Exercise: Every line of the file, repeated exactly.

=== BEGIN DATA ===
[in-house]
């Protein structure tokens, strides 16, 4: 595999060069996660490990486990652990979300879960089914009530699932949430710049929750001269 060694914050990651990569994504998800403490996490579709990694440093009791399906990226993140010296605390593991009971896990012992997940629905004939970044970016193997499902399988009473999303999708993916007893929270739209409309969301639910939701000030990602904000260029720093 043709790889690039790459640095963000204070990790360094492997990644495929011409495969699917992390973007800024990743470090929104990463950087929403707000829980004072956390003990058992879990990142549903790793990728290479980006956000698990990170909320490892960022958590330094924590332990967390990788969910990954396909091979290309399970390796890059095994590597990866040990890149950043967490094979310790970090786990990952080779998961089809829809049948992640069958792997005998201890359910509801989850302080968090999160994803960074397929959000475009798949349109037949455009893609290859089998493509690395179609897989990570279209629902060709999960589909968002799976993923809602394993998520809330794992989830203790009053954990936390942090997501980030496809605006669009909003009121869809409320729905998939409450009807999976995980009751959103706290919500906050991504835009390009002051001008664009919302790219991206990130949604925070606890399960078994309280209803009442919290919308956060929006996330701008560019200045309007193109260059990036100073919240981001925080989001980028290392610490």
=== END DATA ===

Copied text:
[in-house]
């Protein structure tokens, strides 16, 4: 595999060069996660490990486990652990979300879960089914009530699932949430710049929750001269 060694914050990651990569994504998800403490996490579709990694440093009791399906990226993140010296605390593991009971896990012992997940629905004939970044970016193997499902399988009473999303999708993916007893929270739209409309969301639910939701000030990602904000260029720093 043709790889690039790459640095963000204070990790360094492997990644495929011409495969699917992390973007800024990743470090929104990463950087929403707000829980004072956390003990058992879990990142549903790793990728290479980006956000698990990170909320490892960022958590330094924590332990967390990788969910990954396909091979290309399970390796890059095994590597990866040990890149950043967490094979310790970090786990990952080779998961089809829809049948992640069958792997005998201890359910509801989850302080968090999160994803960074397929959000475009798949349109037949455009893609290859089998493509690395179609897989990570279209629902060709999960589909968002799976993923809602394993998520809330794992989830203790009053954990936390942090997501980030496809605006669009909003009121869809409320729905998939409450009807999976995980009751959103706290919500906050991504835009390009002051001008664009919302790219991206990130949604925070606890399960078994309280209803009442919290919308956060929006996330701008560019200045309007193109260059990036100073919240981001925080989001980028290392610490």